To those worried about President Obama using military regalia tonight to enhance his military/macho image when addressing the nation on Afghanistan from West Point: Relax.
The Washington Post, has some good news for you:
President Obama will not be wearing a flight suit when he addresses the cadets at West Point on Tuesday night. Nor will he wear a bomber jacket with the presidential seal on the chest, nor even, the White House promises, a windbreaker with the word ARMY in big letters.
Neither will he be claiming “Mission Accomplished.”
For those complaining about the president selecting West Point for his address to the nation, Dana Milbank has this reminder:
One of the common complaints of George W. Bush’s presidency was his tendency to politicize the military and turn troops into props. The man seemed to make more appearances before military audiences than Bob Hope did. But now Obama is antagonizing many in his party with an expected announcement that he is sending more troops to Afghanistan, and, to rub it in, he’s making the announcement at one of Bush’s favorite military locations: the U.S. Military Academy at West Point — the very birthplace, seven years ago, of the Bush Doctrine.
To those worried about president Obama using West Point and the cadets for a photo-op, the Post points out:
Obama’s fondness for audiences in uniform is not yet in the same category as his predecessor’s. Beyond the infamous “Top Gun” landing aboard the USS Abraham Lincoln, and the Thanksgiving turkey he served to troops in Iraq, Bush routinely used military-themed backdrops for his speeches: fighter jets, camouflage nets, American flags, military bands and, best of all, thousands of troops applauding or shouting “Hoo-ah” at the right moments.
However, Obama has also “flirted” with “military imagery”:
The Nobel Peace Prize winner has addressed the troops at Osan air base in South Korea, Elmendorf Air Force Base in Alaska, Naval Air Station Jacksonville in Florida, the U.S. Naval Academy in Annapolis and Nellis Air Force Base in Nevada. (For different purposes, he also spoke at the memorial for shooting victims at Fort Hood and welcomed home the remains of troops at Dover Air Base.) The vice president and the first lady, in turn, have made the rounds at half a dozen other facilities.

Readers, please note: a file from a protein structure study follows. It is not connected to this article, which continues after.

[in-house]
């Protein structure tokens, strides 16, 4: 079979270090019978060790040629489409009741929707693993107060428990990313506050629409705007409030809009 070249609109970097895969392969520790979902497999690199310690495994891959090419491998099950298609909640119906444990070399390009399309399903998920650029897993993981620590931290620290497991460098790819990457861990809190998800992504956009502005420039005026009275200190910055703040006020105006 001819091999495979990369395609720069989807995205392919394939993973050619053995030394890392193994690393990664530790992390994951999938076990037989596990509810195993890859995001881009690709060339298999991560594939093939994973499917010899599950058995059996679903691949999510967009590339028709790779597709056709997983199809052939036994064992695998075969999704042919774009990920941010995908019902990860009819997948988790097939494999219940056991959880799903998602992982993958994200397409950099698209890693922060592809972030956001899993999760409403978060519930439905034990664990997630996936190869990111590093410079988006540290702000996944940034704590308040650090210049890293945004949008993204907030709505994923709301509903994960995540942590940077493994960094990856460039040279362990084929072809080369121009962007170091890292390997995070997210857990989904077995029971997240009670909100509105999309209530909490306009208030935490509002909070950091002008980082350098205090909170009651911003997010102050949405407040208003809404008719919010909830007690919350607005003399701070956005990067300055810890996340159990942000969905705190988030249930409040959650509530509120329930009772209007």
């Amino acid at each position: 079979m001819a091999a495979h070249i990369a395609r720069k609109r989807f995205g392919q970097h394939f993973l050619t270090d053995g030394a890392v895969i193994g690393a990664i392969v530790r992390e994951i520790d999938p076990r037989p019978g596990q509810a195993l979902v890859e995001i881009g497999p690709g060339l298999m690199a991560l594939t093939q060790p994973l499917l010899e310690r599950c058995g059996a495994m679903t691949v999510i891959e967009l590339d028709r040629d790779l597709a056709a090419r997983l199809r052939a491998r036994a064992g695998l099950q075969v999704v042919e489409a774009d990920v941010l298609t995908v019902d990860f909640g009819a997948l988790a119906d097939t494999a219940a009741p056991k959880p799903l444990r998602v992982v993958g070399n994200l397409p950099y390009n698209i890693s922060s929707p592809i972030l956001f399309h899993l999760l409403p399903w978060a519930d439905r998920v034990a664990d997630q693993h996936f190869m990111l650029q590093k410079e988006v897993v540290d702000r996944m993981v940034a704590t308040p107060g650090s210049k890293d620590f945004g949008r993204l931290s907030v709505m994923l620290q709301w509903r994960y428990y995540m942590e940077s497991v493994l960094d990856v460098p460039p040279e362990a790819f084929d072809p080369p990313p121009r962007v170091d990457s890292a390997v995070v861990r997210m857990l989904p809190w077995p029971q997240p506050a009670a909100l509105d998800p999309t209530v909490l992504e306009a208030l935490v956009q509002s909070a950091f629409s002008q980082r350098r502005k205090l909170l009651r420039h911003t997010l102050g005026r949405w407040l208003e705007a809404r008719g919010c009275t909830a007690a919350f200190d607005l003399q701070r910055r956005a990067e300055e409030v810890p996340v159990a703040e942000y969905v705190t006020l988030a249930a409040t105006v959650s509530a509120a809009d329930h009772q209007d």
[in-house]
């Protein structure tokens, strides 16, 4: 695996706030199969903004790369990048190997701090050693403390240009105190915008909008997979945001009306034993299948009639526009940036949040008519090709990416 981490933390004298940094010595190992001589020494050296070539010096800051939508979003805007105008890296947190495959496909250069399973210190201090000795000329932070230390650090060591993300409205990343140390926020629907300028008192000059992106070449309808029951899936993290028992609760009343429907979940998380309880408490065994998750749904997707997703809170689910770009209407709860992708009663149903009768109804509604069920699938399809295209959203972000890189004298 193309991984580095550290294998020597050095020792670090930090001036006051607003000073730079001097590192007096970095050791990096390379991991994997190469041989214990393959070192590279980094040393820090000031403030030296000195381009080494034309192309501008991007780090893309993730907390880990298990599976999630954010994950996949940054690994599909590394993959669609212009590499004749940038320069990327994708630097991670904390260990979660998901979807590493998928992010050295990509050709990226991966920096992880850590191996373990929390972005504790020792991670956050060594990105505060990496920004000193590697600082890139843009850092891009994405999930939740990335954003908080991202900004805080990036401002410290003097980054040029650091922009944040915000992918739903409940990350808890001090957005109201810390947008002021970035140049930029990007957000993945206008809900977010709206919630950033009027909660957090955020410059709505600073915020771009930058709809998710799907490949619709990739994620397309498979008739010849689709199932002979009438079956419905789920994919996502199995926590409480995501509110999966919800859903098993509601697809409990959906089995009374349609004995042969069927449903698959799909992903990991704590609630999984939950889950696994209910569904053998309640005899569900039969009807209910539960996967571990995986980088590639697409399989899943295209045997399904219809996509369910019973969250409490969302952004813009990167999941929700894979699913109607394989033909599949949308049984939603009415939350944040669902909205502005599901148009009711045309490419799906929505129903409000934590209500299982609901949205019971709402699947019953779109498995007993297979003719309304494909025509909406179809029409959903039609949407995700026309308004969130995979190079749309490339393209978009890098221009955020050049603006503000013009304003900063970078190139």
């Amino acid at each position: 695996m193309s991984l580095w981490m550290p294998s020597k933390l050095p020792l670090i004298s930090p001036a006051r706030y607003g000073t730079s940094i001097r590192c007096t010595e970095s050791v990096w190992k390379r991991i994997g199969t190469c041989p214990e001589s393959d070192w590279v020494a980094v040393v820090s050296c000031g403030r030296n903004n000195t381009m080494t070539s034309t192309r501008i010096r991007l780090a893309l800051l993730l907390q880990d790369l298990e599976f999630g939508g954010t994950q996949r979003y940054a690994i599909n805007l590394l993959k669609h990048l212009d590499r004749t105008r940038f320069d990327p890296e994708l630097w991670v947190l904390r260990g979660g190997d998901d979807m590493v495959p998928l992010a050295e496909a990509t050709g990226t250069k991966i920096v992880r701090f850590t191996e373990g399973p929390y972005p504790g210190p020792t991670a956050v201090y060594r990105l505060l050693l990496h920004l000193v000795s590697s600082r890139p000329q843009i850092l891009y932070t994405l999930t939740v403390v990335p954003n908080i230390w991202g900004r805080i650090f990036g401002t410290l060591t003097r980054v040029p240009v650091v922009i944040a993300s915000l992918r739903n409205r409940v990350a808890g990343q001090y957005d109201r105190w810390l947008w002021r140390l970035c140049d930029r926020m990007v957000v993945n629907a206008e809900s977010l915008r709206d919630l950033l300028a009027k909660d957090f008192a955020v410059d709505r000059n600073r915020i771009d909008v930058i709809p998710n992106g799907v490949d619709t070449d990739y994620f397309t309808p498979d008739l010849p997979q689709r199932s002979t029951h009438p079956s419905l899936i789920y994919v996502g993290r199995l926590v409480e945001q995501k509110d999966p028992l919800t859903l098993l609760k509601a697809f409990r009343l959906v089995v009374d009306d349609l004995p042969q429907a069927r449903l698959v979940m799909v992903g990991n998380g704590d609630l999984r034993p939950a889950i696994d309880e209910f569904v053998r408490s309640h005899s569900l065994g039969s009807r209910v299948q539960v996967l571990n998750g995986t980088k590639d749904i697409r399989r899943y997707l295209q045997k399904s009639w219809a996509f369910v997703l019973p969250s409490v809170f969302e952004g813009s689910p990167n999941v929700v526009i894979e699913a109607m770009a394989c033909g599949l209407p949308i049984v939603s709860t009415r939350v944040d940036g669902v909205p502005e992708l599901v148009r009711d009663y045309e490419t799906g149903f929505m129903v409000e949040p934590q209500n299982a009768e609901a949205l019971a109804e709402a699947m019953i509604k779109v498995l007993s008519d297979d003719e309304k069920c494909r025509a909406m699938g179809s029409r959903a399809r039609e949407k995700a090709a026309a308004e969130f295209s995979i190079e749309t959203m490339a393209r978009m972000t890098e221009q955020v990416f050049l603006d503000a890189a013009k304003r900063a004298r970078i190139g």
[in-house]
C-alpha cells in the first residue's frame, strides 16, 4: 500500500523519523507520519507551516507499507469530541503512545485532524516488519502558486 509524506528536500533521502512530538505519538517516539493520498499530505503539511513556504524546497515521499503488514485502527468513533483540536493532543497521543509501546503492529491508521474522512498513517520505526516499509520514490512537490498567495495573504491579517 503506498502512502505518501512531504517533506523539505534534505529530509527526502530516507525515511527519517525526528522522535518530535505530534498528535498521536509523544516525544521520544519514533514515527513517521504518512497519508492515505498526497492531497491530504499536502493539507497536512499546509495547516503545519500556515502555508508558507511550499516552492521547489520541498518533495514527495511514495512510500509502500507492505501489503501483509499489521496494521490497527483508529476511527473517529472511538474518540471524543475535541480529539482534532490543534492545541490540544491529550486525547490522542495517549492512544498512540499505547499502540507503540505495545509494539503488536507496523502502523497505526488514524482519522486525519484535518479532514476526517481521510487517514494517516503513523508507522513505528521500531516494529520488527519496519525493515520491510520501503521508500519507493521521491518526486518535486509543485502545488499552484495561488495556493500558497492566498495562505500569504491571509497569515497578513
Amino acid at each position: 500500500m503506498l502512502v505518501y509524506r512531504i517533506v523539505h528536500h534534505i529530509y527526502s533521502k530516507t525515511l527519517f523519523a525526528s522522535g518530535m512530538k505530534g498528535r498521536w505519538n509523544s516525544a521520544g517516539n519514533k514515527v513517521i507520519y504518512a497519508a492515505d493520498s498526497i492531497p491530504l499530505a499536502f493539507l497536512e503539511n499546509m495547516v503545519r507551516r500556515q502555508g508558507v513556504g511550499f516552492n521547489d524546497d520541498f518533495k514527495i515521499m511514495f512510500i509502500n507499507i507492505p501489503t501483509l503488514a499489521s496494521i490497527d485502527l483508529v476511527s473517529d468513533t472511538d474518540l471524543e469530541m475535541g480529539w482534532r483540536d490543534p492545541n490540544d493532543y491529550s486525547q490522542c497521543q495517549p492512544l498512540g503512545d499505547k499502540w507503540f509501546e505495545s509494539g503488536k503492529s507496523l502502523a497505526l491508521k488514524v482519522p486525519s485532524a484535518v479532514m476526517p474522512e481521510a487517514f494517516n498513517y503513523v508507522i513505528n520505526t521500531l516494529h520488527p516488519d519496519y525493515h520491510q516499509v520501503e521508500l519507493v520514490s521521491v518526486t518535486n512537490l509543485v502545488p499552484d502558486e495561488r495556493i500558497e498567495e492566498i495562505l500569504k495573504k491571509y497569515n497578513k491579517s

If you think that most presidents have “used” the military for their important addresses, you could be wrong. Again, the Post:
Presidential addresses to the uniformed military were relatively rare before Bush. A tally by George Mason University found that in past years, presidents sometimes spoke to military groups only once (Bill Clinton in 1993, Richard Nixon in 1969), twice (Gerald Ford in 1974) or not at all (Ronald Reagan in 1985). But Bush gave “far more” such speeches, including 13 in 2005 alone.
The Post continues to illustrate that the “proliferation” actually began in 2002, “when Bush went to West Point for a June 1 speech to the cadets detailing the doctrine of preemptive war.” By the time Bush returned to West Point for another speech during the last days of his presidency, “he had delivered dozens of speeches before crowds of soldiers and sailors under his command. At Eglin Air Force Base in Florida, he wore a bomber jacket and used Air Force One as his backdrop. At MacDill Air Force Base in Florida, he appeared in a hangar with fighter jets, flags, military banners and troops. Then, of course, came the aircraft carrier landing on an S-3B Viking, for which Bush trained in the White House swimming pool, and the premature ‘Mission Accomplished’ banner.”
With the words, “On and on went the speeches to the troops…” the Post catalogues the occasions when Bush surrounded himself “with all things military.”
Nevertheless, when Obama continued the practice of speaking to the troops, the right protested, including two weeks ago, Fox News’s Glenn Beck playing an image of Obama speaking in front of uniformed soldiers and complaining: “I’m sick of it, especially when it comes to the soldiers. They are not props.”
No doubt, Liberals will be highly critical of the President tonight, and not only for appearing before a military crowd.
The Post suggests:
The bomber jacket is definitely out for Tuesday night’s speech. But with this kind of hostility from Obama’s own supporters, maybe the White House should consider dressing him in camouflage?
The author is a retired U.S. Air Force officer and a writer.